When a constant voltage is applied to pressure sensor 20 by a constant voltage source 24, a current passes through resistor 12 and causes resistor 12 to heat up until a thermal equilibrium is reached. The heat generated is transferred to protective layer 18, substrate 16, to a surrounding gas 26, and to other objects connected therewith. It is preferable that as much heat as possible flows to gas 26 since a change in pressure, i.e., a change in gas density, alters the electrical characteristics of resistor 12 to a greater degree.

As the temperature of a semiconductor increases the mobility and quantity of carriers increases. Therefore, the resistance of a polysilicon resistor will decrease as the temperature increases. It is well known that the resistance of a material is inversely proportional to the conductivity of the material. Conductivity is proportional to mobility and the mobility of carriers for impurity scattering is proportional to temperature (in Kelvin) to a three halfs power.

If there is a change in the pressure, a decrease for example, there is less gas 26 above resistor 12 to dissipate the heat and thus the temperature of the resistor 12 will increase, decreasing the resistance until equilibrium is again reached.

Again, referring to FIG. 2, as the gas pressure changes, pressure sensor 20 will output a different pressure current 34. A pressure signal 36 reflective of the pressure current 34 will be output to a calibration circuit 31. Depending on the temperature sensed by temperature sensor 22, temperature sensor circuit 28 will also cause current sensing circuit 30 to output a temperature signal 38 reflective of this temperature current. Calibration circuit 31 may have therein an analog-to-digital convertor for changing the analog input signals to digitized signals that would be applied to a look-up table/ROM and the resultant output signal 32 would be output for further processing.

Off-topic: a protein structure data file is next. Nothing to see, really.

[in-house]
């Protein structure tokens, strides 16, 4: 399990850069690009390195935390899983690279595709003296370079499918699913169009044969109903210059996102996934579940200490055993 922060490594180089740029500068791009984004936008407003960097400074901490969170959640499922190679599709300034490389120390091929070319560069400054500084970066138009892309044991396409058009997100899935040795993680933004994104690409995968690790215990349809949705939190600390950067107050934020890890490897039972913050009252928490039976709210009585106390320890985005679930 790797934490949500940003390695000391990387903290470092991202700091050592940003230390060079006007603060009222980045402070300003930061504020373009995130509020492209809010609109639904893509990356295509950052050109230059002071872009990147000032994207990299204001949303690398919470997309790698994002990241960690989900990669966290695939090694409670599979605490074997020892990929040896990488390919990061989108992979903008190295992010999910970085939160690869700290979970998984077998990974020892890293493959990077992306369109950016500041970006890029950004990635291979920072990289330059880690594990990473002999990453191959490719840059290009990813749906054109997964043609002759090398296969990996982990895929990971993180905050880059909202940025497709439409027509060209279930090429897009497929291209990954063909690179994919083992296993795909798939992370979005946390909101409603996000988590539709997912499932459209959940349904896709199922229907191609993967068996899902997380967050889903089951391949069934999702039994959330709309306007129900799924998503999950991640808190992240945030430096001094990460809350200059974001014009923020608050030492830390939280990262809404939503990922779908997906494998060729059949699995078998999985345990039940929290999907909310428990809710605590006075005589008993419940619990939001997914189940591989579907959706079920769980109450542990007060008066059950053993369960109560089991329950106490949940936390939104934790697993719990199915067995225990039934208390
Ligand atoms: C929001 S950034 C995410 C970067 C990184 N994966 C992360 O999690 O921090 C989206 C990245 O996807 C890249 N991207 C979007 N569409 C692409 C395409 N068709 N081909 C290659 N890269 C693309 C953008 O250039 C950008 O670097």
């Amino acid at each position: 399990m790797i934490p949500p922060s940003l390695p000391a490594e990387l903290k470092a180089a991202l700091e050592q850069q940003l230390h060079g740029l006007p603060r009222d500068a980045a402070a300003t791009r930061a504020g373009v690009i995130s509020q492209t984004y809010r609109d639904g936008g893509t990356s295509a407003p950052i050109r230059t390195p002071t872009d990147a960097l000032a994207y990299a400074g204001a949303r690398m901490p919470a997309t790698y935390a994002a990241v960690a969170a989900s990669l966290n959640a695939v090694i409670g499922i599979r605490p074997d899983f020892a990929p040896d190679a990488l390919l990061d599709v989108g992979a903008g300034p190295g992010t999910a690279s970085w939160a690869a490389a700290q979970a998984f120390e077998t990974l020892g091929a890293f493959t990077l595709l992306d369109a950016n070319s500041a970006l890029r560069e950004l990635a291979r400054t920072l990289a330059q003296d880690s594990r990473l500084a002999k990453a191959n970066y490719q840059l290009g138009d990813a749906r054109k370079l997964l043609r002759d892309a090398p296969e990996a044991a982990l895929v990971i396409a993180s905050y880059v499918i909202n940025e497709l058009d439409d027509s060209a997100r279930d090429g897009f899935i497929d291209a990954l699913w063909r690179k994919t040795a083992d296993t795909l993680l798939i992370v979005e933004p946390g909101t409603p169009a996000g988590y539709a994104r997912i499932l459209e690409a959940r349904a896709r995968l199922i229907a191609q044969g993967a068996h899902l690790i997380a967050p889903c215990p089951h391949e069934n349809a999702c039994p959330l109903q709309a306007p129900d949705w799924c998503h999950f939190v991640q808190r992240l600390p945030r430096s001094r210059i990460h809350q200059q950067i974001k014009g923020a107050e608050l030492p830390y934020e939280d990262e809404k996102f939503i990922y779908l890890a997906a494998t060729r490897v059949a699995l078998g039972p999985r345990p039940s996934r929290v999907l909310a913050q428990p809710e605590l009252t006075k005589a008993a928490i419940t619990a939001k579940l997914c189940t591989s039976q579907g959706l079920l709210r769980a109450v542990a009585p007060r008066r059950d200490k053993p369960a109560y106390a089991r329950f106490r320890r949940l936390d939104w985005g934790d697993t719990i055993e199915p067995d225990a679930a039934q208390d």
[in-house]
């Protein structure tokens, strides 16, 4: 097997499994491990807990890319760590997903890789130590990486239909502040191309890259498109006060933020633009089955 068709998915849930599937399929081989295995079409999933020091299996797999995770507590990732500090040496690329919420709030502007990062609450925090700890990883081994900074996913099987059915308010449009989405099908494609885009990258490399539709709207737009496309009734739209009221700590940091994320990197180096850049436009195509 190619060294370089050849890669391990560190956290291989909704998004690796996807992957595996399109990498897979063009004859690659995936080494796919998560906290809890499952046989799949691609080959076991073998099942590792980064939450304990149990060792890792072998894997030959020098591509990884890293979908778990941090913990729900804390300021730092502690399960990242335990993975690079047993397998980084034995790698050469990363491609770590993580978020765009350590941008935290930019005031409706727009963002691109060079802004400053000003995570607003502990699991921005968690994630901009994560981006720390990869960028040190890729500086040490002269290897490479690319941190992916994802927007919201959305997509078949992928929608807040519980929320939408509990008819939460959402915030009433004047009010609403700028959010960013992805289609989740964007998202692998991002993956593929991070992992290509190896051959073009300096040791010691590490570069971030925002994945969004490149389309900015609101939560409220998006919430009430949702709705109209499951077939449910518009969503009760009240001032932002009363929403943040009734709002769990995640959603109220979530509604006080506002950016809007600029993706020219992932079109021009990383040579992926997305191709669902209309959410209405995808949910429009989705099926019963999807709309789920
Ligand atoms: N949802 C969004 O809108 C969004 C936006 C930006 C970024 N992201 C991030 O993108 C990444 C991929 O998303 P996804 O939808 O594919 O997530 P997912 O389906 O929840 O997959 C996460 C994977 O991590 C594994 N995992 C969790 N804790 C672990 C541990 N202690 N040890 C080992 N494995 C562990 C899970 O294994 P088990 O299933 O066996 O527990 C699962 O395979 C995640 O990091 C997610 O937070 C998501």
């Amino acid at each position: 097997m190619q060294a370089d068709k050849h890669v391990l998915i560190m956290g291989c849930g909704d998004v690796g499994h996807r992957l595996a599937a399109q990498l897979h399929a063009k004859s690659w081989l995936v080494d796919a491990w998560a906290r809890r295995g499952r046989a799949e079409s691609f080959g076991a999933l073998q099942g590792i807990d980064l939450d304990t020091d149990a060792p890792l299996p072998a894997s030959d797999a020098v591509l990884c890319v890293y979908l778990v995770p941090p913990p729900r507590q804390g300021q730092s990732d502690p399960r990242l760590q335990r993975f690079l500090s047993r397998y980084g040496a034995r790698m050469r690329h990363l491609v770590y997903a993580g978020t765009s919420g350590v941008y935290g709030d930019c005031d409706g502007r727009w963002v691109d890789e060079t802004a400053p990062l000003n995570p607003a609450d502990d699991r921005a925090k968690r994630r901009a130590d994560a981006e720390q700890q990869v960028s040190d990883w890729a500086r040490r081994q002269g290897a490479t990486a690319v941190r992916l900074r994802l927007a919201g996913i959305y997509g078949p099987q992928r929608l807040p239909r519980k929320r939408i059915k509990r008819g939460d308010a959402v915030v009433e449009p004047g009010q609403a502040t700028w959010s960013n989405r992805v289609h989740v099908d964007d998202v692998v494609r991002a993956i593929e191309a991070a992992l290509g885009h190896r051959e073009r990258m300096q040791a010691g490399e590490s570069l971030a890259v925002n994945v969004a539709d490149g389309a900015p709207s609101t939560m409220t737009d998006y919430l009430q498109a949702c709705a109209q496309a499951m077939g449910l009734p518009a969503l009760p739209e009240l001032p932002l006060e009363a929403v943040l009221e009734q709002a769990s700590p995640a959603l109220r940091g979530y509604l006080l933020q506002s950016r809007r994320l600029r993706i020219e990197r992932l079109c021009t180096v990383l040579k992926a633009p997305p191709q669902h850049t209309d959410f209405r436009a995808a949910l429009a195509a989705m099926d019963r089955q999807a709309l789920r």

The operability of pressure sensor 20 using a resistor 12 was determined by using a 5090 peristaltic CCD test sensor having a resistive gate detector. A sheet resistance of about 2K-OHMS/SQ was obtained using the detector as resistor 12 by shorting V2 to V3, see FIG. 3. The detectors were placed in a vacuum chamber and a constant voltage source 24 was connected across V1 and V2/3. Current readings were taken as the chamber was evacuated. Table I summarizes the results. With the constant voltage source, the resistor 12 was calibrated to determine chamber pressure. Current readings were accurate to only 5 mA and pressures above 10 m Torr could not be read from the available vacuum gage.